Cases reported "Hemolytic-Uremic Syndrome"

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21/68. Attempted treatment of factor H deficiency by liver transplantation.

    complement factor h (FH) deficiency is one of the causes of atypical hemolytic uremic syndrome (HUS). Most patients with FH deficiency associated HUS progress to end-stage renal disease despite plasma therapy. Moreover, the disease invariably recurs in the graft kidney and causes graft failure. We confirmed FH deficiency in a 30-month-old boy with recurrent HUS of 2 years duration, and attempted an auxiliary partial orthotopic liver transplantation (APOLT) to overcome the sustained intractable dependency on plasma therapy. APOLT restored the plasma FH level, without HUS recurrence, for 7 months. However, thereafter he suffered from serious infectious complications associated with immunosuppression and finally died 11 months after APOLT. In conclusion, although APOLT showed clinical and laboratory improvement for some period in this patient, the final fatal outcome suggests that liver transplantation should be cautiously applied to patients with HUS associated with FH deficiency.
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22/68. Two novel ADAMTS13 gene mutations in thrombotic thrombocytopenic purpura/hemolytic-uremic syndrome (TTP/HUS).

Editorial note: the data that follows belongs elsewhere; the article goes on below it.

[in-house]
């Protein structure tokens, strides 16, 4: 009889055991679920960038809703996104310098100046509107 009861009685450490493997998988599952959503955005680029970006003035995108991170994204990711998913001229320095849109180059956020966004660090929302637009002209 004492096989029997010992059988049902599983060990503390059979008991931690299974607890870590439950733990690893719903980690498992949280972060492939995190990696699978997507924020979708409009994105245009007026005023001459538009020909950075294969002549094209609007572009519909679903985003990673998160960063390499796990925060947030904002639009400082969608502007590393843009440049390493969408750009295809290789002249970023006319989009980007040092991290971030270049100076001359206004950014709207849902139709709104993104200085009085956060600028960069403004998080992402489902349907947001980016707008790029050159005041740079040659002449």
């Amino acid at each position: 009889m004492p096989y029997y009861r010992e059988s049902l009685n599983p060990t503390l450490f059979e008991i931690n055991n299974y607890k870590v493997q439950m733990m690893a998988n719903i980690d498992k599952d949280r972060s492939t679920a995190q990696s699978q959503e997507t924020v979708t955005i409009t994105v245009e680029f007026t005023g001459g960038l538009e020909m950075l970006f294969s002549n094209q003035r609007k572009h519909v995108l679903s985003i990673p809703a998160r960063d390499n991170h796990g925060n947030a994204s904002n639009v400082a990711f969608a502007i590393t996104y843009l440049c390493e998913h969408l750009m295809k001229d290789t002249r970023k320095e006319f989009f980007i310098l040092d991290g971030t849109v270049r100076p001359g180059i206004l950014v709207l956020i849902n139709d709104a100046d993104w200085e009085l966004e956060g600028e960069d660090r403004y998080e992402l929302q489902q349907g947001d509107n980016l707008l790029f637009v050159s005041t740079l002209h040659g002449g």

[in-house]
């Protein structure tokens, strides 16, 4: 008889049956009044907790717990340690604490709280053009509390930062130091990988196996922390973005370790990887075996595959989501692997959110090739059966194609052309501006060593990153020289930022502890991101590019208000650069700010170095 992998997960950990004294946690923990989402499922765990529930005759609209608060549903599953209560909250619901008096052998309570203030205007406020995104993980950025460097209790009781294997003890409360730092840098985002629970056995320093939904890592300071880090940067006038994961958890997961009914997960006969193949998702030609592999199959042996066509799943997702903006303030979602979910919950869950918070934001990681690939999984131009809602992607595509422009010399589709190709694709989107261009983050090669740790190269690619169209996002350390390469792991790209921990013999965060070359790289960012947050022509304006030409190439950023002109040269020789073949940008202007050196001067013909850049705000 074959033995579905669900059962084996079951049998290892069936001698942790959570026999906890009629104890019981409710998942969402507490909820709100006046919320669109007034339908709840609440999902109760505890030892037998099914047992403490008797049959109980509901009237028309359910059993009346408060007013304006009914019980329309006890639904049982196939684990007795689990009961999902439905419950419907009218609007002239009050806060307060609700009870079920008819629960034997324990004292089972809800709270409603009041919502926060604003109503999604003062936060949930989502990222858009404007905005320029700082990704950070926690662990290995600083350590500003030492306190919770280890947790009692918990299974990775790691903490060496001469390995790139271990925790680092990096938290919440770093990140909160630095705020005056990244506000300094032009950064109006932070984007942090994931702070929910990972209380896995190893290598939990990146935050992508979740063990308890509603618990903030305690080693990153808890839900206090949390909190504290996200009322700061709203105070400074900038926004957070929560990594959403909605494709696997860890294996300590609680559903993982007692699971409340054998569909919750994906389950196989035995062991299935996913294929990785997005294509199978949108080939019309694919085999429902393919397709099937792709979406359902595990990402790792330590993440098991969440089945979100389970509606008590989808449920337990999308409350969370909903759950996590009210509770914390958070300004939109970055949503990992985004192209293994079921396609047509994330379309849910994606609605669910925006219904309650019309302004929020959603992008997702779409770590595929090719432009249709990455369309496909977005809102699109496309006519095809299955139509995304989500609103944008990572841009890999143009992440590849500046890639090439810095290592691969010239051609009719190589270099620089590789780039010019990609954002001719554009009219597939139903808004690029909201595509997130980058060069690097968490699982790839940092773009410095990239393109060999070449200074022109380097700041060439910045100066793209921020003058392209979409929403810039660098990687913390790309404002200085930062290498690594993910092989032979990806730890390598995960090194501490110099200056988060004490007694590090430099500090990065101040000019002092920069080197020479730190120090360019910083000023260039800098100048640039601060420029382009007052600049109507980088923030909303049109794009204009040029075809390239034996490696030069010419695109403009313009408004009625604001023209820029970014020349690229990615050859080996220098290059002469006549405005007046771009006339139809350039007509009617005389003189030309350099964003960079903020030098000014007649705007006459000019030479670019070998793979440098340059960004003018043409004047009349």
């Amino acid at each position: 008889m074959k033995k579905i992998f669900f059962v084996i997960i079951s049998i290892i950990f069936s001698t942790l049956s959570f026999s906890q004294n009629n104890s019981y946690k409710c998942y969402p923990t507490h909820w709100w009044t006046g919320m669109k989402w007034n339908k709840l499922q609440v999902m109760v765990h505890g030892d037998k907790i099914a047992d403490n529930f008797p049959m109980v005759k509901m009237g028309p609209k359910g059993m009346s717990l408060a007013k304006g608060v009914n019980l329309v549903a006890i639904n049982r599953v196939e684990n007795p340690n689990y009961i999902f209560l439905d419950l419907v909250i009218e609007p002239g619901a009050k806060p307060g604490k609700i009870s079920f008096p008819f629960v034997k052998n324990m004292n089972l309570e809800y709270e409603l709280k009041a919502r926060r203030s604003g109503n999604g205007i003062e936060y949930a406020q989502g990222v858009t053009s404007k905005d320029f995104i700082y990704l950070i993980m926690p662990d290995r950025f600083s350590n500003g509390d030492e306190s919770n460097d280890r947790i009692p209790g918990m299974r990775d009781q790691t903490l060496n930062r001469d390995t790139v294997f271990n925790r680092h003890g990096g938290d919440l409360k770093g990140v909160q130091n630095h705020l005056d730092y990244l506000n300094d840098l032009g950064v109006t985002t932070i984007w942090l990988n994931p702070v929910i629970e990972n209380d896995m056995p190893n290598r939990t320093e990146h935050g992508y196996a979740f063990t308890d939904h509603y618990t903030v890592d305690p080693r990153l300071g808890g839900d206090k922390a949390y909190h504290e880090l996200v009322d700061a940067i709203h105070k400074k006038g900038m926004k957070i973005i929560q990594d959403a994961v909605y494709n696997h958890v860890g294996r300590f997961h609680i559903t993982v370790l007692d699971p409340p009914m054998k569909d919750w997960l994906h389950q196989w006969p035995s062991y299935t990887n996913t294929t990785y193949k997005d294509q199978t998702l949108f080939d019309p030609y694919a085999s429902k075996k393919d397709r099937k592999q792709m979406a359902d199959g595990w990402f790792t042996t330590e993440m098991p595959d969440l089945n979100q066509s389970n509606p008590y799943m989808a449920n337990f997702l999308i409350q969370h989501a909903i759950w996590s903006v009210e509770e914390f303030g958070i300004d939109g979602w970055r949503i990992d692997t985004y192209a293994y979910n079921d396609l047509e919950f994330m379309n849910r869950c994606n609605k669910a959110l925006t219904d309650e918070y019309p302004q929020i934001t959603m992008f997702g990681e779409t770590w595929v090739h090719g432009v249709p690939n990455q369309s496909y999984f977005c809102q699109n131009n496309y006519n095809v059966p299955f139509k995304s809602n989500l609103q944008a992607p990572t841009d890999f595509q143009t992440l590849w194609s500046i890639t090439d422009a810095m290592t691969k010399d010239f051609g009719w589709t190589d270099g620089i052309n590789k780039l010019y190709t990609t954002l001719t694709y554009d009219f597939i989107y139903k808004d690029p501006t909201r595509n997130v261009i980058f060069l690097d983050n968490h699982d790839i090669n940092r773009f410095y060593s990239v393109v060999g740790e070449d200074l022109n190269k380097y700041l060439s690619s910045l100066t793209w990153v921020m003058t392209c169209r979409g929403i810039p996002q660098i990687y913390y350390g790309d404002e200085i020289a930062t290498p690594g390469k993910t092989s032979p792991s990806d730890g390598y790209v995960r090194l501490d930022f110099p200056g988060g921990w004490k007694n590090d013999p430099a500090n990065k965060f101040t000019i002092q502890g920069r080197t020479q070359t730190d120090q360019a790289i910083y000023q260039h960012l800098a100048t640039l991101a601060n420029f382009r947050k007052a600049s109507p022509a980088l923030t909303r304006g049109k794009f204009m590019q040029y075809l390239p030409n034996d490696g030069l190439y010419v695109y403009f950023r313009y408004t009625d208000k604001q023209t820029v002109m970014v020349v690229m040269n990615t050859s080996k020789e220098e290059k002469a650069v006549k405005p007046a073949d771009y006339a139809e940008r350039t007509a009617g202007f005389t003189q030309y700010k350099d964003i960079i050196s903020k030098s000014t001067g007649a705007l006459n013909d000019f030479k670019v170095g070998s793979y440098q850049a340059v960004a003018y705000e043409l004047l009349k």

BACKGROUND: Thrombotic thrombocytopenic purpura (TTP) and hemolytic-uremic syndrome (HUS) are now considered to be variants of one single syndrome called thrombotic thrombocytopenic purpura/hemolytic-uremic syndrome (TTP/HUS). Key features are thrombocytopenia, hemolytic anemia, and subsequently impaired function of different organs, especially the kidneys and the central nervous system (CNS). One possible reason is the deficiency of von willebrand factor-cleaving protease (vWF-CP) resulting in persistence of uncleaved, ultralarge von willebrand factor multimers (ULvWFM). methods: We report a patient who was initially diagnosed with Evans syndrome (hemolytic anemia and autoimmune thrombocytopenia) as infant. At 10 years of age he developed HUS-like disease with gastrointestinal tract infection, hemolytic anemia, thrombocytopenia,and acute renal failure. However, enteropathogenic escherichia coli-like or Shiga-like toxins were not detected. RESULTS: Further investigations revealed severe deficiency (<3%; normal >40%) of vWF-CP activity caused by compound heterozygosity of two novel ADAMTS13 gene mutations (1170 G>C [W390C] and 3735 G>A [W1245X]. vWF-CP autoantibodies were not detected. Periodic (every 2 weeks) treatment with fresh frozen plasma (FFP) maintained both platelet level and kidney function within normal range and prevented new episodes of TTP/HUS. CONCLUSION: Enteropathogenic E. coli- and Shiga-like toxin-negative patients who present with hemolytic or thrombocytopenic episodes and HUS like symptoms should be tested for vWF-CP deficiency and other noninfectious reasons for TTP/HUS since plasma substitution possibly provides an efficient therapeutic option for this subgroup of patients.